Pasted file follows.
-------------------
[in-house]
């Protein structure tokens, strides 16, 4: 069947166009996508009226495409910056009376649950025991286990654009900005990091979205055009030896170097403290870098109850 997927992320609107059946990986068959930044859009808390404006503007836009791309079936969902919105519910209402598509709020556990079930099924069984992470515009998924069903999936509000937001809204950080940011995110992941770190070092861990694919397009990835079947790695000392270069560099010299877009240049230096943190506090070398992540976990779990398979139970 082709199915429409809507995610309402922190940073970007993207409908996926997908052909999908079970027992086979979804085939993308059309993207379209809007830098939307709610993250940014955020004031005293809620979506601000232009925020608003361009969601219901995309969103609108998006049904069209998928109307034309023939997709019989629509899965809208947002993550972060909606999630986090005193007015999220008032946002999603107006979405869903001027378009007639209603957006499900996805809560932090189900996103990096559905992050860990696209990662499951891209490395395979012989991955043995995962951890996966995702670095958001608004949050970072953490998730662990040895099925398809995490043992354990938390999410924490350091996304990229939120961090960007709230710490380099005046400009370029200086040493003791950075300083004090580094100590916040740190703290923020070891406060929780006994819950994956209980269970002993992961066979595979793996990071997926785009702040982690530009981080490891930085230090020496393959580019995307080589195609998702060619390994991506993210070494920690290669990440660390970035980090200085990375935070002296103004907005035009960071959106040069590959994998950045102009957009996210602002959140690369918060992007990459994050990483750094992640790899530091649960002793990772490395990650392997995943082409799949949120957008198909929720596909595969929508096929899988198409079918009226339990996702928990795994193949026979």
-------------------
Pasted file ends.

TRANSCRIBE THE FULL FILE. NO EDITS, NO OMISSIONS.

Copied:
[in-house]
């Protein structure tokens, strides 16, 4: 069947166009996508009226495409910056009376649950025991286990654009900005990091979205055009030896170097403290870098109850 997927992320609107059946990986068959930044859009808390404006503007836009791309079936969902919105519910209402598509709020556990079930099924069984992470515009998924069903999936509000937001809204950080940011995110992941770190070092861990694919397009990835079947790695000392270069560099010299877009240049230096943190506090070398992540976990779990398979139970 082709199915429409809507995610309402922190940073970007993207409908996926997908052909999908079970027992086979979804085939993308059309993207379209809007830098939307709610993250940014955020004031005293809620979506601000232009925020608003361009969601219901995309969103609108998006049904069209998928109307034309023939997709019989629509899965809208947002993550972060909606999630986090005193007015999220008032946002999603107006979405869903001027378009007639209603957006499900996805809560932090189900996103990096559905992050860990696209990662499951891209490395395979012989991955043995995962951890996966995702670095958001608004949050970072953490998730662990040895099925398809995490043992354990938390999410924490350091996304990229939120961090960007709230710490380099005046400009370029200086040493003791950075300083004090580094100590916040740190703290923020070891406060929780006994819950994956209980269970002993992961066979595979793996990071997926785009702040982690530009981080490891930085230090020496393959580019995307080589195609998702060619390994991506993210070494920690290669990440660390970035980090200085990375935070002296103004907005035009960071959106040069590959994998950045102009957009996210602002959140690369918060992007990459994050990483750094992640790899530091649960002793990772490395990650392997995943082409799949949120957008198909929720596909595969929508096929899988198409079918009226339990996702928990795994193949026979």